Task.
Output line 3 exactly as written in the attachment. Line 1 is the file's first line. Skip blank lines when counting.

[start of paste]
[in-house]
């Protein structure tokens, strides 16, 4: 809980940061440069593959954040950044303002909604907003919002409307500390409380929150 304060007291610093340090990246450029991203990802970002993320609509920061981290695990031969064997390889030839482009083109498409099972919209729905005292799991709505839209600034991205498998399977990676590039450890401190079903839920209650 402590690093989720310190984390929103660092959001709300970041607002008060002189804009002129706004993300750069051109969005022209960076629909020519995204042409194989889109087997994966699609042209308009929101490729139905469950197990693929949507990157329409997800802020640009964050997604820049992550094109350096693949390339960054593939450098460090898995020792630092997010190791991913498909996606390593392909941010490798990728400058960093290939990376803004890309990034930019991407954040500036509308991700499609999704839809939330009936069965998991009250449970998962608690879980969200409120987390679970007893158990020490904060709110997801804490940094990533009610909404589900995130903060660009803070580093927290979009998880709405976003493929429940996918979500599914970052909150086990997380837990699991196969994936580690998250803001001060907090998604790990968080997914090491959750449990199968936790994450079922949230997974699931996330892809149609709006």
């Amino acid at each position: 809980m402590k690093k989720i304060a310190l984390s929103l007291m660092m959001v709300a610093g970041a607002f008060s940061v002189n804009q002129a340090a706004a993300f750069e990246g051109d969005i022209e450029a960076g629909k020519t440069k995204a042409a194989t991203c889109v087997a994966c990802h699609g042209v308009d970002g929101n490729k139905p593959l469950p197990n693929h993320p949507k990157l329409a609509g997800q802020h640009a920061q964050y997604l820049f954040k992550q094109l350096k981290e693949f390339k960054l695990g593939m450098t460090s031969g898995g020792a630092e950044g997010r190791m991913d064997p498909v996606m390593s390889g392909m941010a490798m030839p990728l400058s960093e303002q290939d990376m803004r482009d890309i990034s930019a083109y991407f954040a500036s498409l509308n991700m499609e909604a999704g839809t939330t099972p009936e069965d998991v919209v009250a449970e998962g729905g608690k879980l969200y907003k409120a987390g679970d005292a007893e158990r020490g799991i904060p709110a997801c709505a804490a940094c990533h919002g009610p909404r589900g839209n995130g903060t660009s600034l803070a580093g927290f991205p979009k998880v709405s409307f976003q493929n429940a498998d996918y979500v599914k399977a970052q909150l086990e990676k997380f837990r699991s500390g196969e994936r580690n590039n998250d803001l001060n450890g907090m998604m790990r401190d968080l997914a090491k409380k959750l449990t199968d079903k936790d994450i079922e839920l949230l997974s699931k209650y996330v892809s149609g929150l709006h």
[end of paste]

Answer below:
């Amino acid at each position: 809980m402590k690093k989720i304060a310190l984390s929103l007291m660092m959001v709300a610093g970041a607002f008060s940061v002189n804009q002129a340090a706004a993300f750069e990246g051109d969005i022209e450029a960076g629909k020519t440069k995204a042409a194989t991203c889109v087997a994966c990802h699609g042209v308009d970002g929101n490729k139905p593959l469950p197990n693929h993320p949507k990157l329409a609509g997800q802020h640009a920061q964050y997604l820049f954040k992550q094109l350096k981290e693949f390339k960054l695990g593939m450098t460090s031969g898995g020792a630092e950044g997010r190791m991913d064997p498909v996606m390593s390889g392909m941010a490798m030839p990728l400058s960093e303002q290939d990376m803004r482009d890309i990034s930019a083109y991407f954040a500036s498409l509308n991700m499609e909604a999704g839809t939330t099972p009936e069965d998991v919209v009250a449970e998962g729905g608690k879980l969200y907003k409120a987390g679970d005292a007893e158990r020490g799991i904060p709110a997801c709505a804490a940094c990533h919002g009610p909404r589900g839209n995130g903060t660009s600034l803070a580093g927290f991205p979009k998880v709405s409307f976003q493929n429940a498998d996918y979500v599914k399977a970052q909150l086990e990676k997380f837990r699991s500390g196969e994936r580690n590039n998250d803001l001060n450890g907090m998604m790990r401190d968080l997914a090491k409380k959750l449990t199968d079903k936790d994450i079922e839920l949230l997974s699931k209650y996330v892809s149609g929150l709006h």